Coming: March Mayhem

On Tuesday, March 1, millions of Republican primary voters will likely cast wasted ballots, causing a massive wave of anger and discontent.

Dick Morris 3

In the March 1 primaries — choosing about one-third of the delegates in each party — most states will divide their delegates in proportion to the candidates who exceed a minimum threshold of 20 or 15 percent of the vote.

So if, for example, Texas casts 30 percent of its votes for Donald Trump, 30 percent for Ted Cruz and 12 percent each for Jeb Bush, Marco Rubio and John Kasich, then Trump and Cruz will divide the state’s at-large delegates evenly and neither Bush, Rubio nor Kasich would get any. Similarly, the delegates Texas will choose by congressional district will only go to candidates who get at least 20 percent of the vote.

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Millions will vote for candidates who will win no delegates, although they may garner significant shares of the vote. There has been no explanation of this procedure in the media. And, even if voters knew about it, how are they to know whether their candidate will meet the 20 percent threshold? They will have to be political consultants, pollsters or pundits to figure out how to make their votes count.

Another way to understand this is that millions will vote in what they think is a five-way race when, in fact, the votes of only the two top candidates will count. This amounts to a runoff.

Pundits have wondered when the race for the GOP nomination will whittle down to two candidates. The answer is: on March 1.

All this makes the race against Donald Trump particularly difficult. While the candidate who runs second to Trump — assuming Trump wins a plurality — will be the only realistic alternative, the anti-Trump voters won’t know who he is. The pollsters might have a clue, but will likely differ and be uncertain.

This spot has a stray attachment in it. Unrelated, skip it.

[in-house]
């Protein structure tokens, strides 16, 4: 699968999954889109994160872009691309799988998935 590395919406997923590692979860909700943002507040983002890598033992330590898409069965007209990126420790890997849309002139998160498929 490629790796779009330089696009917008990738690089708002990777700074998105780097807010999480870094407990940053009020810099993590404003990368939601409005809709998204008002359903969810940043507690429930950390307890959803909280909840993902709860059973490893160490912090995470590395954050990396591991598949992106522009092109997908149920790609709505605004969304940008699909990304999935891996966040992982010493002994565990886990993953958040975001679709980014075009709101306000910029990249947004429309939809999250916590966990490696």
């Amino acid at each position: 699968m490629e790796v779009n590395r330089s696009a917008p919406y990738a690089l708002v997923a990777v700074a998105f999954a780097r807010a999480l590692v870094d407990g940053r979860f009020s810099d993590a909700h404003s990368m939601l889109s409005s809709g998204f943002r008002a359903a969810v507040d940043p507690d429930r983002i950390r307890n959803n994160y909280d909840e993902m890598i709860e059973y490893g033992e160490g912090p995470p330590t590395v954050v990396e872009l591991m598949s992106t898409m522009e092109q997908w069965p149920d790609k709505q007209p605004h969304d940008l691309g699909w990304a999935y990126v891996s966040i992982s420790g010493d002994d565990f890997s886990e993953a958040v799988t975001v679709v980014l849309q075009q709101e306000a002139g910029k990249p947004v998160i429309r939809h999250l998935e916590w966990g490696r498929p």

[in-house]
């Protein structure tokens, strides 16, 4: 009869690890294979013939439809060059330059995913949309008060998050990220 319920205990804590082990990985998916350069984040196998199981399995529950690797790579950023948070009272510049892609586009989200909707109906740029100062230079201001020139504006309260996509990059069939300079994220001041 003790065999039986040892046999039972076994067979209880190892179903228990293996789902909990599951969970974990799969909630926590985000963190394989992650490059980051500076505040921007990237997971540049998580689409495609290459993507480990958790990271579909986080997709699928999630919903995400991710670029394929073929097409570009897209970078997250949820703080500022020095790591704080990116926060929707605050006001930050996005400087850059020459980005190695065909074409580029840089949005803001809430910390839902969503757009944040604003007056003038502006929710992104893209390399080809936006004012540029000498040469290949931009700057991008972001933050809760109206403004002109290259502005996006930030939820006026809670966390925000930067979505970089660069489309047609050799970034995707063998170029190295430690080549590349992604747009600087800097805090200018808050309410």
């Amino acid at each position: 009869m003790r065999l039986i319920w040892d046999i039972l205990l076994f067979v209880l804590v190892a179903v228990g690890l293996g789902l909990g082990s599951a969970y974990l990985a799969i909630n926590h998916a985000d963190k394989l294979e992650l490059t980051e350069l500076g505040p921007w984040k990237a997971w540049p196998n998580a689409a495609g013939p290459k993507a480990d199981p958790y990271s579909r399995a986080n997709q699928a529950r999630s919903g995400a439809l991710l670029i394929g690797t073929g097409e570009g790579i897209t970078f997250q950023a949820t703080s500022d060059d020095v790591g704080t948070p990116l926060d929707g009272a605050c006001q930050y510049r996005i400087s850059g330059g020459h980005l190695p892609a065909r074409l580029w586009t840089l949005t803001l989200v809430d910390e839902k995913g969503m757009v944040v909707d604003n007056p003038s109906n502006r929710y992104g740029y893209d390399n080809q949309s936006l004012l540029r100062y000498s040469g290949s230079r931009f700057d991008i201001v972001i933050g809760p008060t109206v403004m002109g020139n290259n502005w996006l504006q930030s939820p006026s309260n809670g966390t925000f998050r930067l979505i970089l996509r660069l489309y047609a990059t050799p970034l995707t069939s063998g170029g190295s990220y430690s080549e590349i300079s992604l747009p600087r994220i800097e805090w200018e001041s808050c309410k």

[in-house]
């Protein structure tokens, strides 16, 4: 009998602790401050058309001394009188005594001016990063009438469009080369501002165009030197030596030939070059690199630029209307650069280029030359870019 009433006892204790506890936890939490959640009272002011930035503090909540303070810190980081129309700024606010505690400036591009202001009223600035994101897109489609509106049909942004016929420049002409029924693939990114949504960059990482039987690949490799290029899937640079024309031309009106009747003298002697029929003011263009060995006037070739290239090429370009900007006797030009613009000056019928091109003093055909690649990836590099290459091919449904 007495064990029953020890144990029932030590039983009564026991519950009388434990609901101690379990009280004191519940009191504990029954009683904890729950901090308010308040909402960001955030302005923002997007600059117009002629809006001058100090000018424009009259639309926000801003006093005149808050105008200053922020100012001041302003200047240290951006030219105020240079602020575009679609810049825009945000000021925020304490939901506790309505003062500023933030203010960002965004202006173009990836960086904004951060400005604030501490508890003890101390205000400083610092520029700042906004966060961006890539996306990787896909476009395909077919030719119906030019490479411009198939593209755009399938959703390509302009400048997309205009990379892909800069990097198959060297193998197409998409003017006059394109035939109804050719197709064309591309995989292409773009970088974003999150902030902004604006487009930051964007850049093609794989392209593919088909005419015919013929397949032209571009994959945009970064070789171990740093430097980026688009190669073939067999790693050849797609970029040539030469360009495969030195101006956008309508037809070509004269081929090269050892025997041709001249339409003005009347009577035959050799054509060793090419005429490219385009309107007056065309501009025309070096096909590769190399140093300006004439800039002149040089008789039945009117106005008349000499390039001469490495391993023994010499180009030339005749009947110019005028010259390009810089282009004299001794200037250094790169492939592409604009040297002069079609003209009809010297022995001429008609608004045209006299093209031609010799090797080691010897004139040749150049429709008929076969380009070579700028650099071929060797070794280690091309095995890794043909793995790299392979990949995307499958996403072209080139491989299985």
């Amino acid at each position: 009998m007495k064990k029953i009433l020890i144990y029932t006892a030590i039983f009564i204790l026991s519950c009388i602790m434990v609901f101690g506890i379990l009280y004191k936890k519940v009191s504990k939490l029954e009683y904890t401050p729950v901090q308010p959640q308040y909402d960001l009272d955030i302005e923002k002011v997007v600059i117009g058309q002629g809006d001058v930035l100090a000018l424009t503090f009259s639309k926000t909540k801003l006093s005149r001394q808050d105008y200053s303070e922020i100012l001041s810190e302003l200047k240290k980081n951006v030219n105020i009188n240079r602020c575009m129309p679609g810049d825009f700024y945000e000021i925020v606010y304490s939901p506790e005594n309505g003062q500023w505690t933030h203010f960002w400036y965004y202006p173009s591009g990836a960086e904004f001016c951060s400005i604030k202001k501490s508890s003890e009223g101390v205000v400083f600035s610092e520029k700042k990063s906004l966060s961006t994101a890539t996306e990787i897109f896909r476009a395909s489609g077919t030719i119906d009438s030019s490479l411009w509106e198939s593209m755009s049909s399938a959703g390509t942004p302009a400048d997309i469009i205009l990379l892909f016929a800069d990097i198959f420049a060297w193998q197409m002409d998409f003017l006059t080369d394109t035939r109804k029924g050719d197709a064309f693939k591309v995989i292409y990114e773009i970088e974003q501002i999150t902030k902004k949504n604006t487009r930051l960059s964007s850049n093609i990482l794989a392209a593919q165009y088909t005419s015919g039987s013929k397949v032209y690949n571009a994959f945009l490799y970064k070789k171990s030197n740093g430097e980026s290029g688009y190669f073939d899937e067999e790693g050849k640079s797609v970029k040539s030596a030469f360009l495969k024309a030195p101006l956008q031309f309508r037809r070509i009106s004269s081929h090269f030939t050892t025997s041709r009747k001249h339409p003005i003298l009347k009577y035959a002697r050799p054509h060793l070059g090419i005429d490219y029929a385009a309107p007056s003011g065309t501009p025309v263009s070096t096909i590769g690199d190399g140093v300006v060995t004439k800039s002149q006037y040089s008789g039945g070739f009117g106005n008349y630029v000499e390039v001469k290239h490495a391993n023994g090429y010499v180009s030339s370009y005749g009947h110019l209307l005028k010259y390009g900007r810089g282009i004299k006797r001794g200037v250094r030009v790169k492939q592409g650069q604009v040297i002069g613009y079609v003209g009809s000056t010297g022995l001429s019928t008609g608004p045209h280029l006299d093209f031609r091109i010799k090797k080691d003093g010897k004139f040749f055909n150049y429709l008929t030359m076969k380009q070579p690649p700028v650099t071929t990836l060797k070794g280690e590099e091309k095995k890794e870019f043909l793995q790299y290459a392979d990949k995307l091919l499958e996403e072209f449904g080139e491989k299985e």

The dilemma facing voters will be akin to that in a winner-take-all primary. But, in those states, everyone knows the stakes, and supporters of candidates with little chance of winning know full well that they may be wasting their votes.

Only on March 2, when voters learn of the sweeping impact of thresholds, will they realize that they must temper their enthusiasm for a candidate with a healthy dose of realism about his prospects.

Among March 1 states: Alabama (47 delegates), Georgia at large (31), Tennessee (55), Texas (152) and Vermont (13) all require a 20 percent threshold.

And Oklahoma (40) and Arkansas at large (25) require a 15 percent threshold. During the two weeks after March 1, Louisiana (44), Puerto Rico (20) and Idaho (29) have a 20 percent threshold while Michigan (56), Mississippi at large (25) and D.C. (16) require 15 percent. Alaska (25) has a 13 percent threshold.

Altogether, 578 delegates, about a quarter of the total, will be chosen during the first two weeks of March subject to threshold requirements.

So, as voters from these states go to the polls, they must consider not only who they would like to see win the nomination, but whether or not their candidate will meet the threshold requirements in their state. Are they voting in a two-way, three-way or four-way race? They won’t know.

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